If you're itching for a more vigorous experience, climb to the top of the 235 m (771 ft) high hill. Along the way, you'll encounter the Gellérthegyi-barlang, or the Gellért Hill Cave, inside which there is a small church. But what's even more interesting about the cave is that a hermit-saint named Ivan lived there and apparently used the thermal waters to heal the sick. In the 19th century, it was also inhabited by a peasant family, after which it became a religious place.

The Citadella (Citadel) is at the very top of Gellért Hill. It was finished in 1851 by Hungarian laborers but was commissioned by a Habsburg commander after the 1848 Revolution to oust the Habsburgs from Hungary. In the modern era, it housed Soviet troops and artillery, and you can still see the guns and tanks there today.

Finally, perhaps the most poignant and ironic sight on Gellért Hegy is the Freedom or Liberty Statue (Szabadság Szobor). The statue is of a 14 m (50 ft) tall bronze woman atop a 26 m (85 ft) tall pedestal, holding a palm frond above her head. Erected in 1947 to commemorate the end of the Nazi occupation of Hungary, it hailed the Soviets as heroes for freeing the Hungarians from fascism. Little did they know, the Soviets would be even an even more brutal master. As such, when the USSR collapsed, the statue's plaque was modified to pay homage to everyone "who sacrificed their lives for the independence, freedom, and prosperity of Hungary."


The Great Market Hall (or the Central Market Hall) is located on the Pest side, right before the Liberty Bridge. Completed in 1897, it is the largest and oldest indoor market in Budapest, in addition to the world's best market, as rated by CNN in 2013. The csarnok sells everything from fresh produce, meats, Hungarian cold cuts, pastries, and pickled vegetables to all manner of folk crafts, including clothing. But my favorite thing at the market is lángos, a simple yet delicious food consisting of fried dough, topped with just about anything you like. I usually get mine plain with just salt, or with a Hungarian cheese called trappista shredded on top. Honestly, lángos is one of the things I miss most about Hungary.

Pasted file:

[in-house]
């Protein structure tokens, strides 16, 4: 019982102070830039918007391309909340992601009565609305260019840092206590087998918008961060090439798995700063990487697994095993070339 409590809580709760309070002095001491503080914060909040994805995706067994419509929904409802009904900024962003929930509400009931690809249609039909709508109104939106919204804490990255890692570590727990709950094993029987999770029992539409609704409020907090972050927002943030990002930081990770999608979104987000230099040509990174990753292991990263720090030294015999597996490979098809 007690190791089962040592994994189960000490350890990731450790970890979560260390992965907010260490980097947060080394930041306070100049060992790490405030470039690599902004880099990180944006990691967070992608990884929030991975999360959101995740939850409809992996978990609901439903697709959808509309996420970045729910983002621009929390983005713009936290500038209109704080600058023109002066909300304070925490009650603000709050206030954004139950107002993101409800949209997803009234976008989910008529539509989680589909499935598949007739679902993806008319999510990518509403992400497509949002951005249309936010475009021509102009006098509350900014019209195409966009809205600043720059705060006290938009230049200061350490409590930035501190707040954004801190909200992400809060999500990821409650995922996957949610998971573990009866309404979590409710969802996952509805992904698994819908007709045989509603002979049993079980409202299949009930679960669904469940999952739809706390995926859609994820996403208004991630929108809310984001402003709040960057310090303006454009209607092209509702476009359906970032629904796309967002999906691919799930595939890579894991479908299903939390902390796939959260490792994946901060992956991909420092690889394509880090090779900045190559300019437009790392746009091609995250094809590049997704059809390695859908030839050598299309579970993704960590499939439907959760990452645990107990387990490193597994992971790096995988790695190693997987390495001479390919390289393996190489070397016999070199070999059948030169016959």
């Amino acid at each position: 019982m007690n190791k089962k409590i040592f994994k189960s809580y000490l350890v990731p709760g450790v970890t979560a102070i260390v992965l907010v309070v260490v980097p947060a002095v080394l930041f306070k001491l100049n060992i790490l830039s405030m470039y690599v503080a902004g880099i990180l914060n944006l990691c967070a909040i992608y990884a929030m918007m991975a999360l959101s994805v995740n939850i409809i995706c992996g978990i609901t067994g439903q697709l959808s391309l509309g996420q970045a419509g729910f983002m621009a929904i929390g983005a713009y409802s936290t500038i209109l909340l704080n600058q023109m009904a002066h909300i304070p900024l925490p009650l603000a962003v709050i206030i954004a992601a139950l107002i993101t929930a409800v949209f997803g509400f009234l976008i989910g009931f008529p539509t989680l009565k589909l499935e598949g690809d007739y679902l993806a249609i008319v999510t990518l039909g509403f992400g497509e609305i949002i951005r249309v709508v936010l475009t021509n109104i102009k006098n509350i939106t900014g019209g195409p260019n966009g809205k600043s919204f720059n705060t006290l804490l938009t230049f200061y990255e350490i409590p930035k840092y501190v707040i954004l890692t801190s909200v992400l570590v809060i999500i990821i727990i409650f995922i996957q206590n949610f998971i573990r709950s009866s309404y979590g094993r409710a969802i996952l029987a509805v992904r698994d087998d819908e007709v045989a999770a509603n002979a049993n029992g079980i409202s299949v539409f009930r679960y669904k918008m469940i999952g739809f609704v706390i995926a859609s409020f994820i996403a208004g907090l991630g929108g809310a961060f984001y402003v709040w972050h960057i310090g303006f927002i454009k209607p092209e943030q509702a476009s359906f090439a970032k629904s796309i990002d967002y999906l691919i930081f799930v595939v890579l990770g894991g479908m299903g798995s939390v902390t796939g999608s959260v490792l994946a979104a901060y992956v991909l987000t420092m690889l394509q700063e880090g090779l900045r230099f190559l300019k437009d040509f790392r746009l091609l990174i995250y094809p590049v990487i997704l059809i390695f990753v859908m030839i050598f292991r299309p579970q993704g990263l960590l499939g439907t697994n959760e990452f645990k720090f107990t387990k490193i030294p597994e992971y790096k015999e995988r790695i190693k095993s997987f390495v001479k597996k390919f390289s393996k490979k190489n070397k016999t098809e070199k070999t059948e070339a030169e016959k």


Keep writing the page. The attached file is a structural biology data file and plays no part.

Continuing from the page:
Vajdahunyad vára

Taking significant inspiration from the Hunyad Castle in Transylvania, the Vajdahunyad Castle was constructed between 1896 and 1908 as part of the Millennial Exhibition, celebrating the 1000 years of Hungary since the conquest by the Magyars in 896 AD. It is situated in the picturesque City Park on the Pest side, bordered by a lake that is used as an outdoor ice rink in the winter.

Vajdahunyad Castle is an amalgamation of many different architectural styles, such as Gothic, Renaissance, Baroque, and Romanesque. It houses the Museum of Hungarian Agriculture (the largest agricultural museum in Europe) and various statues, including that of Anonymus (a 12th century scribe of King Béla III and author of the Gesta Hungarorum) and the Hungarian actor Béla Lugosi (most famous for portraying Count Dracula).

Hősök tere

Near the Vajdahunyad Castle is Heroes' Square, with its semicircular statue complex depicting the seven chieftains of the Magyars, important national leaders, and the Tomb of the Unknown Soldier. The Millennium Memorial is the center piece of the square.

Like the Vajdahunyad vára, Heroes' Square was built to commemorate the thousandth anniversary of the Hungarians' habitation of Hungary. When it was finished, Hungary was part of the Austro-Hungarian Empire, so some of the statues were of notable Habsburgs. However, after the square was damaged in World War II, the Habsburg statues were rightly replaced with Hungarian leaders.

Terror Ház and Sziklakórház